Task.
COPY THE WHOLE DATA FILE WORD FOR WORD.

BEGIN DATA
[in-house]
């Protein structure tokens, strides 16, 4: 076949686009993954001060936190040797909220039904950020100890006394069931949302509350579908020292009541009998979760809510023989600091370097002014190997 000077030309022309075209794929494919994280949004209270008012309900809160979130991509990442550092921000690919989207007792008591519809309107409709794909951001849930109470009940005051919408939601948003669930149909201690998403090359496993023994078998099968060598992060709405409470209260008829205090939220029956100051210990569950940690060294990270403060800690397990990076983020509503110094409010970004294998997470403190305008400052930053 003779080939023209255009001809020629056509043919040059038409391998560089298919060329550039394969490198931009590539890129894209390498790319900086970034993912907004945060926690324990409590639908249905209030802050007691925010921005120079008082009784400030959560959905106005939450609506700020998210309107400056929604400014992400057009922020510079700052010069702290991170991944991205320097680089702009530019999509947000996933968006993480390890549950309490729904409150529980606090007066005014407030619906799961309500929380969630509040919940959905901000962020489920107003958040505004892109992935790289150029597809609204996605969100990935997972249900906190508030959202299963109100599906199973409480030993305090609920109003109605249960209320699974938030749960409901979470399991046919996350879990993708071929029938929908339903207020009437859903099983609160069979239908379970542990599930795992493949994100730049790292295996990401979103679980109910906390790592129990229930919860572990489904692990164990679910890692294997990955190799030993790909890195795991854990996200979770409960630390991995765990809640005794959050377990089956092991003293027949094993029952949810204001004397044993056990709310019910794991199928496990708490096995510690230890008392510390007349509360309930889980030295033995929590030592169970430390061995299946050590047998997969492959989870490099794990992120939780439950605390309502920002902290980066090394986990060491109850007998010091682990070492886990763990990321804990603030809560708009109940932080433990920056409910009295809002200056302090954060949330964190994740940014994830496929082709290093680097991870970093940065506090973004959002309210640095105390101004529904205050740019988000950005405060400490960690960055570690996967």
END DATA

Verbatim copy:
[in-house]
């Protein structure tokens, strides 16, 4: 076949686009993954001060936190040797909220039904950020100890006394069931949302509350579908020292009541009998979760809510023989600091370097002014190997 000077030309022309075209794929494919994280949004209270008012309900809160979130991509990442550092921000690919989207007792008591519809309107409709794909951001849930109470009940005051919408939601948003669930149909201690998403090359496993023994078998099968060598992060709405409470209260008829205090939220029956100051210990569950940690060294990270403060800690397990990076983020509503110094409010970004294998997470403190305008400052930053 003779080939023209255009001809020629056509043919040059038409391998560089298919060329550039394969490198931009590539890129894209390498790319900086970034993912907004945060926690324990409590639908249905209030802050007691925010921005120079008082009784400030959560959905106005939450609506700020998210309107400056929604400014992400057009922020510079700052010069702290991170991944991205320097680089702009530019999509947000996933968006993480390890549950309490729904409150529980606090007066005014407030619906799961309500929380969630509040919940959905901000962020489920107003958040505004892109992935790289150029597809609204996605969100990935997972249900906190508030959202299963109100599906199973409480030993305090609920109003109605249960209320699974938030749960409901979470399991046919996350879990993708071929029938929908339903207020009437859903099983609160069979239908379970542990599930795992493949994100730049790292295996990401979103679980109910906390790592129990229930919860572990489904692990164990679910890692294997990955190799030993790909890195795991854990996200979770409960630390991995765990809640005794959050377990089956092991003293027949094993029952949810204001004397044993056990709310019910794991199928496990708490096995510690230890008392510390007349509360309930889980030295033995929590030592169970430390061995299946050590047998997969492959989870490099794990992120939780439950605390309502920002902290980066090394986990060491109850007998010091682990070492886990763990990321804990603030809560708009109940932080433990920056409910009295809002200056302090954060949330964190994740940014994830496929082709290093680097991870970093940065506090973004959002309210640095105390101004529904205050740019988000950005405060400490960690960055570690996967």